QUILCENE — “Long live the Queen.”
“We love you.”
“Hope it’s all you wanted.”
Friends and three generations of family gathered at the Quilcene Community Center on Saturday to celebrate the 90th birthday of Dodee Brown, a local institution.
In addition to bringing her cards and gifts, guests were invited to take a crayon and write messages to Brown on the paper tablecloths.
But it was the greeting from Clint Eastwood that made her day.
Eastwood, via former Hollywood producer Bob Rosen, signed a 90th birthday card and sent gifts — an autographed photo and an exclusive Directors Guild of America cap.
Rosen, the community center’s director, explained the baseball cap with the DGA initials was in recognition of Brown’s status in the community.
“When I came here 3½ years ago, the first person I met was Dodee Brown,” Rosen said. “I realized that there was only one director in Quilcene.”
Brown said her family, the Cooks, moved to Quilcene from Aberdeen in 1924, when she was 3 years old.
At Saturday’s party, Lura Mae Schafer, 91, a life-long resident of Quilcene, recalled knowing Dodee and her brother, Red Cook, with whom she went through grade school and high school.
Dodee moved away after she married and lived in Shelton, where she raised six children.
According to her daughter, Judy Shields, Dodee and Kenneth Brown returned to Quilcene in the 1970s.
At Saturday’s party, Louie and Gerri Neill said they had known Brown for 30 years, when she was “up on the mountain.
“She ran the antique store, which was owned by her brother, Red,” Louie Neill said, referring to the Mount Walker Trading Post.
Brown has been a regular in local dramas, Shields said, and plays the piano.
One year, Brown volunteered to model a vintage swimsuit in the Port Townsend Victorian Festival fashion show. She also orchestrates events at the community center.
“I am a great director, by the way,” Brown said.
For Saturday’s party, Brown asked Rita and Sid Hubbard, Chuck Grall and other members of the Washington Old Time Fiddlers to provide music.
“We’re going to play for Dodie’s 100th birthday and her 110th,” Grall said before launching into another song.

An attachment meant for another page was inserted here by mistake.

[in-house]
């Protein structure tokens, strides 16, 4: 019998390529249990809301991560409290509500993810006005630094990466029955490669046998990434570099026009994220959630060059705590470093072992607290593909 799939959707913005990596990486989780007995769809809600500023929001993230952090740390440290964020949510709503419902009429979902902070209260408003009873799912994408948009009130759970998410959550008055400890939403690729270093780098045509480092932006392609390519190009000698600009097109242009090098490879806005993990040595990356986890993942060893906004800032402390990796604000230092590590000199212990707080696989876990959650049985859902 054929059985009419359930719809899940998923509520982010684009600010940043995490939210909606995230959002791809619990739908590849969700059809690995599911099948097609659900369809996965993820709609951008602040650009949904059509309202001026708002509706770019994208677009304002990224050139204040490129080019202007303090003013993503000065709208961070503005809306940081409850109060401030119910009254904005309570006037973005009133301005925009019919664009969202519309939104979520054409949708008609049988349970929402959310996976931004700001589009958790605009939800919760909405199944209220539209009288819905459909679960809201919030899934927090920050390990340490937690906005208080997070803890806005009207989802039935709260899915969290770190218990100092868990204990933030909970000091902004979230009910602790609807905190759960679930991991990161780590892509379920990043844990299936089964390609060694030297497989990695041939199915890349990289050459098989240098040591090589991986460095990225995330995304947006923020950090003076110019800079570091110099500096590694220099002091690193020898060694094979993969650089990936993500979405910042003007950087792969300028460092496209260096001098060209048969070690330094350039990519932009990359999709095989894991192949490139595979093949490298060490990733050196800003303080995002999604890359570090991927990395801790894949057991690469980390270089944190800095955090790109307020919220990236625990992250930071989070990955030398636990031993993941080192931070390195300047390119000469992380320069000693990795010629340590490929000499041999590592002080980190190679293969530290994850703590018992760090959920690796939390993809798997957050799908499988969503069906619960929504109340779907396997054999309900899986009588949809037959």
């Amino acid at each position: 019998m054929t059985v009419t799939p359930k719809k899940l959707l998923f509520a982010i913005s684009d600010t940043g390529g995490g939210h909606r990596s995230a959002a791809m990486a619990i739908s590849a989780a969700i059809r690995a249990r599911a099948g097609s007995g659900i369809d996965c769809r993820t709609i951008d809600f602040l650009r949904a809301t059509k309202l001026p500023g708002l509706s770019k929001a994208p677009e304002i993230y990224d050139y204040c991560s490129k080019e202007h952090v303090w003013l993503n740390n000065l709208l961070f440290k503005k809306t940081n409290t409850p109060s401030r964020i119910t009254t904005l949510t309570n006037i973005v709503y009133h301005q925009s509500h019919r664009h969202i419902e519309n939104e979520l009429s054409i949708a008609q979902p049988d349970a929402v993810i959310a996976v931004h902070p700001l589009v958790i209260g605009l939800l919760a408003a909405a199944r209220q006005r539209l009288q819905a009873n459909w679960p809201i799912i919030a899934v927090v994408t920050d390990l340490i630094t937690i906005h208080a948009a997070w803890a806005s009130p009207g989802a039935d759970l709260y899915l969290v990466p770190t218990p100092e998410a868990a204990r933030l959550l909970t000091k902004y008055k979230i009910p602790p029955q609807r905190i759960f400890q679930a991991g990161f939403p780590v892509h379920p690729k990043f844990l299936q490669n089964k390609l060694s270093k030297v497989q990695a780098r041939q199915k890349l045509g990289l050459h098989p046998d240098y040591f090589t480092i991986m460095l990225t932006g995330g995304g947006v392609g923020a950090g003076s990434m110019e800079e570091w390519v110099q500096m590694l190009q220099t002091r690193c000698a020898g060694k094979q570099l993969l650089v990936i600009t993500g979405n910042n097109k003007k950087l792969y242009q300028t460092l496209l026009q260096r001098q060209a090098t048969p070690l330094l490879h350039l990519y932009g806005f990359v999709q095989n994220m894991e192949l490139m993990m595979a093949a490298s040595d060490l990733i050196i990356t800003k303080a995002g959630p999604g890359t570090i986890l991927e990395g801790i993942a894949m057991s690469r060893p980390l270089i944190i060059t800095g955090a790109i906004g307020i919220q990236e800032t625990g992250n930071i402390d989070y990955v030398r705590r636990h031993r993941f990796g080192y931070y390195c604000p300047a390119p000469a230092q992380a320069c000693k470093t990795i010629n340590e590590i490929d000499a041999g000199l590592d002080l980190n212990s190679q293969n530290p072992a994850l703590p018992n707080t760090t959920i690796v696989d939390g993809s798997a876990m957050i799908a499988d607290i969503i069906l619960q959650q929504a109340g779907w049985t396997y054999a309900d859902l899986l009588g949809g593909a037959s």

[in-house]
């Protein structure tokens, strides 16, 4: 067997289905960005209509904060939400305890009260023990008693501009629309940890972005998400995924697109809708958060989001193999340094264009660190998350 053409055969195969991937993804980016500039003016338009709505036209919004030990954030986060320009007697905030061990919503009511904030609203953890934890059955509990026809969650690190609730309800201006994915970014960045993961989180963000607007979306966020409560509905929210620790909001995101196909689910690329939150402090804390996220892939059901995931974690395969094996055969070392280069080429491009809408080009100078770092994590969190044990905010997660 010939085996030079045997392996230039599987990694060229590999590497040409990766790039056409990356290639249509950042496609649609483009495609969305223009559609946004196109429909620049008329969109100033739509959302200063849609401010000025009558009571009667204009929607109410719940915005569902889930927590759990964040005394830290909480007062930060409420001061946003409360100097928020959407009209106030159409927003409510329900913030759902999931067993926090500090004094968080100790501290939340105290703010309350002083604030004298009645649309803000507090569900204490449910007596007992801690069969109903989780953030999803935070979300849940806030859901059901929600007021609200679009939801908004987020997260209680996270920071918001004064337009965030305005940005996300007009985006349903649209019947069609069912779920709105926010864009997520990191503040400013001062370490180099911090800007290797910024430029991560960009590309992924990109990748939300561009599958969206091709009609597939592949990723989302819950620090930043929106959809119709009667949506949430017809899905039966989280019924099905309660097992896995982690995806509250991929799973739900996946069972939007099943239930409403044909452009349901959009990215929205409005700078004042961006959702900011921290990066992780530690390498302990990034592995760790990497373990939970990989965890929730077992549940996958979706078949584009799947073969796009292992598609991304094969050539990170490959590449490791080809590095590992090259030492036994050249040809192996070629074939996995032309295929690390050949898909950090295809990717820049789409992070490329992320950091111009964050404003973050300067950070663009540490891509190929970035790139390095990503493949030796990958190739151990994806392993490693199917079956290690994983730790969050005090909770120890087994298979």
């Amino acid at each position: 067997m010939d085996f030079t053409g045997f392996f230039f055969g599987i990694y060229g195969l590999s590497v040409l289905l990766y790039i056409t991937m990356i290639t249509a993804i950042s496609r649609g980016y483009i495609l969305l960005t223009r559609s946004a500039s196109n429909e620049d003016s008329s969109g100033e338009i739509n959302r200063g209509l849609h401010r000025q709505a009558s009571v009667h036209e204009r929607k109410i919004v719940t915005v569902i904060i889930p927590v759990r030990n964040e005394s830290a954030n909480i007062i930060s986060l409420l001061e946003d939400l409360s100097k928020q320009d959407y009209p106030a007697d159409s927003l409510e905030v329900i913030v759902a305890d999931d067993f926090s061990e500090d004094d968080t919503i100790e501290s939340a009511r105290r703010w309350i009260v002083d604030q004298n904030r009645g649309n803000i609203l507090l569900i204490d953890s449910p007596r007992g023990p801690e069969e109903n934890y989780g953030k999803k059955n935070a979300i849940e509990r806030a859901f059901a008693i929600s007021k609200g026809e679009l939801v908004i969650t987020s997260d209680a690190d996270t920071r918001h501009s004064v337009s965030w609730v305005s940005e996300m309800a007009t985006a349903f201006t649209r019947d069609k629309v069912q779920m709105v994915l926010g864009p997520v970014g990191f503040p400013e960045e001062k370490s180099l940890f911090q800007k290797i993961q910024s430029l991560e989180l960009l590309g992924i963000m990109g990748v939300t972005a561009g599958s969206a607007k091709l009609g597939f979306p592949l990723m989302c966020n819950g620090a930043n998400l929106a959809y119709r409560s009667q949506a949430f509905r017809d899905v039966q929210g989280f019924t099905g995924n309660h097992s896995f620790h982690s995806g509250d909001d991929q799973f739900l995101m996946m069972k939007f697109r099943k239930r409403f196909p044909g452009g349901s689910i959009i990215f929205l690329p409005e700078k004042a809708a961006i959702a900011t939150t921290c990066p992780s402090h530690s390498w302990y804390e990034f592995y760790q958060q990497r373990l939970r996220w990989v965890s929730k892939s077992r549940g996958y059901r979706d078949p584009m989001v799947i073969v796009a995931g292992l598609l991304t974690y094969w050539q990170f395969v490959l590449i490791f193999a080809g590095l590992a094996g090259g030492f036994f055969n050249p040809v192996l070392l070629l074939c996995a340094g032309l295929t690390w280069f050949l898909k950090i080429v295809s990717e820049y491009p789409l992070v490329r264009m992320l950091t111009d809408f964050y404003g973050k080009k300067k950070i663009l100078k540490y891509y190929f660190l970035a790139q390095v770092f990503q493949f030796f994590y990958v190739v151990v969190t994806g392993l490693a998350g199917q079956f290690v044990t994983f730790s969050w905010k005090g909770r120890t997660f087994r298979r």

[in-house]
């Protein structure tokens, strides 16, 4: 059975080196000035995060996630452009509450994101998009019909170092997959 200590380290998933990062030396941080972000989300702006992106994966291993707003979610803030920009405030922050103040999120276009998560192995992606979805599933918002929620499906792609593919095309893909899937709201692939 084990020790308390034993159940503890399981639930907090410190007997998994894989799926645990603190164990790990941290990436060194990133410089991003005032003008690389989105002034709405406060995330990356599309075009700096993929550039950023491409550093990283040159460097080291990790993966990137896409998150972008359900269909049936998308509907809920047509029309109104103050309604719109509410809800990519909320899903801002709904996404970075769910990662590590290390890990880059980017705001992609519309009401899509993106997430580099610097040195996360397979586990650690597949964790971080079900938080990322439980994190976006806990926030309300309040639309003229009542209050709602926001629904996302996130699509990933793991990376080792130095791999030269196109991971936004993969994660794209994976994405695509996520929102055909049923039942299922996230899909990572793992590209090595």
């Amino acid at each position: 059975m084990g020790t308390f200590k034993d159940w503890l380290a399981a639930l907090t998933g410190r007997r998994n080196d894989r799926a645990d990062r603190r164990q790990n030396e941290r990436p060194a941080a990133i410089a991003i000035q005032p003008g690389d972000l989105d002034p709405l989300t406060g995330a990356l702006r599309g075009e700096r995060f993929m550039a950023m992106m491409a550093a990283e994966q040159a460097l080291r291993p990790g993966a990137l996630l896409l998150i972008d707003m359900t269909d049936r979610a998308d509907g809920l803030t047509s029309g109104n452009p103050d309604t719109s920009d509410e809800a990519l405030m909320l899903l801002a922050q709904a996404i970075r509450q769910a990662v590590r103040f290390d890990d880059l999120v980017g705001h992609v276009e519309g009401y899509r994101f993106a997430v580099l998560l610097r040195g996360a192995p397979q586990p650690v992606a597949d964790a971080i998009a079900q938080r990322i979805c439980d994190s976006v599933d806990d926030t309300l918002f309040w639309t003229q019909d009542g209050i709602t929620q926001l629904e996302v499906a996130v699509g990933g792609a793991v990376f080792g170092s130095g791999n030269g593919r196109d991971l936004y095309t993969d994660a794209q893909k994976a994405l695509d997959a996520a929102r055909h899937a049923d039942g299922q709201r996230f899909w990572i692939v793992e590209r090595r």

It was Brown’s granddaughter, Tammy Kelley of Olympia, who suggested the party and offered to cater it, saying she was tired of her grandmother having store-bought cakes on her birthdays.
Kelley not only baked the cake, flanked with two tiers of cupcakes, but organized the buffet.
Among the family who attended were Brown’s son, Buddy, who lives in Quilcene, daughter Judy Shields and her daughters, Judi Trautman of Sequim and Linda Lindquist of Anchorage.
Brown’s niece, Susie Cook of Sequim, came with her son, Michael Lyckman.
Brown’s son, Paul, came from Olympia, as did great-granddaughter Jessica Kelley, who wrote “We love you, Grandma” on the paper tablecloth.
Local friends attending the party included Peggy Ann Bierbaum, Melody Bacchus, Josh Capps and Laurie Mattson.
“This is worth living 90 years for,” Brown said, thanking everyone, especially her grandchildren who provided the food.
Brown’s actual birthday is Oct. 17, but she said she wanted to celebrate early.
“I’ve got other things to do,” she said.
Before everyone sang “Happy Birthday,” Rosen presented Brown with the card and gifts from Eastwood, saying that Eastwood was mad that Brown had never received the recognition she deserved.
The message in the card over his signature read: “I understand you are the true director of Quilcene, and with that in mind, I am sending an official, members-only DG of A award.
“Wear in good health.”
Brown said she has been in a movie, “Ring of Fire,” a 1961 crime drama that was filmed in Shelton and starred David Janssen and Frank Gorshin.
And while Eastwood may be one of her favorite actors, Brown had to think a moment when asked who her favorite movie star of all time is.
Then she answered.
“John Barrymore, of course,” she said.
Reporter/columnist Jennifer Jackson can be reached at firstname.lastname@example.org.